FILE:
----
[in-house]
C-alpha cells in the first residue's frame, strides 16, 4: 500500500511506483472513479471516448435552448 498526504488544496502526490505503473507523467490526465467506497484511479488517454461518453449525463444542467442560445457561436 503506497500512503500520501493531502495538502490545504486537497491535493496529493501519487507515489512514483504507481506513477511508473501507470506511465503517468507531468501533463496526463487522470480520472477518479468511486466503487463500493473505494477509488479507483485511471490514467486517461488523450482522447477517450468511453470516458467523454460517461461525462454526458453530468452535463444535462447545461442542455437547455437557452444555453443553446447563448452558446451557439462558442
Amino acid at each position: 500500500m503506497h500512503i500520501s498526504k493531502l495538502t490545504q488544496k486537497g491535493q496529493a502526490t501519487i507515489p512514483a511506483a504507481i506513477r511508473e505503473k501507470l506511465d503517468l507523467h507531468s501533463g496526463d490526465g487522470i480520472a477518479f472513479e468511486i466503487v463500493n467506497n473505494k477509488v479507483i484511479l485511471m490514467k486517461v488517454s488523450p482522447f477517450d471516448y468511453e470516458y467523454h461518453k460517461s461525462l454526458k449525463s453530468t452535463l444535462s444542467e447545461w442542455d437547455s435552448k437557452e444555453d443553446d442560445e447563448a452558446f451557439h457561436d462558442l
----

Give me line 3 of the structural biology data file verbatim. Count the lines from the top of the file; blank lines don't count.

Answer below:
Amino acid at each position: 500500500m503506497h500512503i500520501s498526504k493531502l495538502t490545504q488544496k486537497g491535493q496529493a502526490t501519487i507515489p512514483a511506483a504507481i506513477r511508473e505503473k501507470l506511465d503517468l507523467h507531468s501533463g496526463d490526465g487522470i480520472a477518479f472513479e468511486i466503487v463500493n467506497n473505494k477509488v479507483i484511479l485511471m490514467k486517461v488517454s488523450p482522447f477517450d471516448y468511453e470516458y467523454h461518453k460517461s461525462l454526458k449525463s453530468t452535463l444535462s444542467e447545461w442542455d437547455s435552448k437557452e444555453d443553446d442560445e447563448a452558446f451557439h457561436d462558442l